Liz Truss was an “agent of cosmic chaos” from an early age, says Charlotte Ivers in The Sunday Times. As Harry Cole and James Heale describe in their “fantastic” biography, her school and university years “primarily consisted of starting fights with anyone and everyone she encountered”. She spent her interview for St Hilda’s College, Oxford “berating” the academics for keeping the college women-only. That “argumentative spirit” hasn’t dwindled. In Downing Street, in what one Whitehall veteran describes as “the worst operation he can recall”, Truss “barrelled about chaotically”, ignoring all attempts to advise her. It was “part Benny Hill, part King Lear”.
Particularly enjoyable are the titbits from her time as international trade secretary. There were “multiple instances” on foreign trips where she “stayed up drinking so late she decided not to go to bed”. During the day she “hammered the espressos” to power through trade meetings, “befuddling and enraging the diplomats she encountered”. While some of her “minor embarrassments” are well known – that infamous cheese imports speech, for one – others are less familiar. “I had forgotten, for example, that when Truss was justice secretary she informed parliament that barking dogs at HMP Pentonville were helping to deter drones.”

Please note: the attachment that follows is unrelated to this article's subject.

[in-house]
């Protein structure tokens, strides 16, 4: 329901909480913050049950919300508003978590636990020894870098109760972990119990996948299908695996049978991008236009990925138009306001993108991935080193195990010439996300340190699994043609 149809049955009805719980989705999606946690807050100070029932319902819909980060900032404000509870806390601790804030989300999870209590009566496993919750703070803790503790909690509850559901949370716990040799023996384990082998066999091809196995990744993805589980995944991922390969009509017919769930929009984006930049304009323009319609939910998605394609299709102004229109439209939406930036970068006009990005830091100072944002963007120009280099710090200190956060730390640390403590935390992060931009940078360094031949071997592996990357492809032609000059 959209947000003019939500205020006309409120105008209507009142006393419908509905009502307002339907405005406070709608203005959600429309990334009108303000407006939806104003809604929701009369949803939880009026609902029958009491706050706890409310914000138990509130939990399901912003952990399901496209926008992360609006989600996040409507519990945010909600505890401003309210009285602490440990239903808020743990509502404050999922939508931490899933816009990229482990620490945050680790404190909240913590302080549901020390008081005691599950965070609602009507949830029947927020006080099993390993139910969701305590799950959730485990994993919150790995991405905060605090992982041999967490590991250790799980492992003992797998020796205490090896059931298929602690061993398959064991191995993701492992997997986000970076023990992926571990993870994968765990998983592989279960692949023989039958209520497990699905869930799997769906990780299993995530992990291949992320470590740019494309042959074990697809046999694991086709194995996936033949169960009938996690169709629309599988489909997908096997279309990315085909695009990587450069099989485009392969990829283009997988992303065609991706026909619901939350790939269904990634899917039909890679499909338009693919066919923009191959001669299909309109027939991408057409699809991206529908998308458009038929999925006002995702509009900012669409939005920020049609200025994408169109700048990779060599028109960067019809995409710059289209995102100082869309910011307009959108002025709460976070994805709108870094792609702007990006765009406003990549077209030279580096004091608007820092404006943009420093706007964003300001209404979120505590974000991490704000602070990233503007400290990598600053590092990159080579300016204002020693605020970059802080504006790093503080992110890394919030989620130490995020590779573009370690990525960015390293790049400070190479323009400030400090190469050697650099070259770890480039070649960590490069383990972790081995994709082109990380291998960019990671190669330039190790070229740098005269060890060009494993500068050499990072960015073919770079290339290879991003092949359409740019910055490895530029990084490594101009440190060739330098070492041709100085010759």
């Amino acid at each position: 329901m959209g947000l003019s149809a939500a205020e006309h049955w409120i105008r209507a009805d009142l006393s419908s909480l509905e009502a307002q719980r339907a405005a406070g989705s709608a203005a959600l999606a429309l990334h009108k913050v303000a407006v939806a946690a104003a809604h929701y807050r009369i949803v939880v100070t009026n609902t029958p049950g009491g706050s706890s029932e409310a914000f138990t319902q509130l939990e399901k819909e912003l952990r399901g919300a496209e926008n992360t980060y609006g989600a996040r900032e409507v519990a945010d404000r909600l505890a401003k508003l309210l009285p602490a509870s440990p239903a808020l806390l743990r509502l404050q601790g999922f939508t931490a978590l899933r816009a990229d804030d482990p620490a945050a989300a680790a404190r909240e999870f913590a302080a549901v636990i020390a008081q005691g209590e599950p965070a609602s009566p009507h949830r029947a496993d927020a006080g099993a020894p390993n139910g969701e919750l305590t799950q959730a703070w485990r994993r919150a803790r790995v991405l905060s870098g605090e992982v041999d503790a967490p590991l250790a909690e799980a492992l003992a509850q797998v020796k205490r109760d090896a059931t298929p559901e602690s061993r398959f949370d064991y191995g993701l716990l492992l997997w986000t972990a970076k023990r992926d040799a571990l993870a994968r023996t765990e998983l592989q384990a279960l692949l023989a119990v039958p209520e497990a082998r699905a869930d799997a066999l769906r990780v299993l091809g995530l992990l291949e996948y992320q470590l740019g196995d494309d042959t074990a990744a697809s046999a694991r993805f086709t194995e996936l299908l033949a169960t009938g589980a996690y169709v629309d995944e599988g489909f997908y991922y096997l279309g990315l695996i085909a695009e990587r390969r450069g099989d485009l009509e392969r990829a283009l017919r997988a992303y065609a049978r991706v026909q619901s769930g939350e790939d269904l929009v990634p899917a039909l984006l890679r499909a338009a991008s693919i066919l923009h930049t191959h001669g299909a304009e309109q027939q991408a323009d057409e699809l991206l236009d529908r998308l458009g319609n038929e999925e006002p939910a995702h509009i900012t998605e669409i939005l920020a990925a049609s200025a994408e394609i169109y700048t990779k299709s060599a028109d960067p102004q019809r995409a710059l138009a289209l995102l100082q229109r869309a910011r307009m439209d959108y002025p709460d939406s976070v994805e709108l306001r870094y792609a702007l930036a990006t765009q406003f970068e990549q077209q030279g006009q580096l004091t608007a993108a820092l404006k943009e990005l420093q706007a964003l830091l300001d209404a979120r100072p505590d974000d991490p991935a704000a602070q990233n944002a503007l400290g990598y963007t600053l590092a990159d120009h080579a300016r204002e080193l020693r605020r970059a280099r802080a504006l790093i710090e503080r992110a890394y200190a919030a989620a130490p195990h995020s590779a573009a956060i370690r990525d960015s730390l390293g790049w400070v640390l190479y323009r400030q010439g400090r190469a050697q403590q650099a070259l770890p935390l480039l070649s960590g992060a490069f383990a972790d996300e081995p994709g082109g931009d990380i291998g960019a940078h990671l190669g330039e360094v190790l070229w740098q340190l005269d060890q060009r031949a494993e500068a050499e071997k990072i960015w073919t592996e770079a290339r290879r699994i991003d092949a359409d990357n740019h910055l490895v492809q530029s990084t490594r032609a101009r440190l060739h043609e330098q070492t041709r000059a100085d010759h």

Out of the Blue is out now (HarperCollins £20)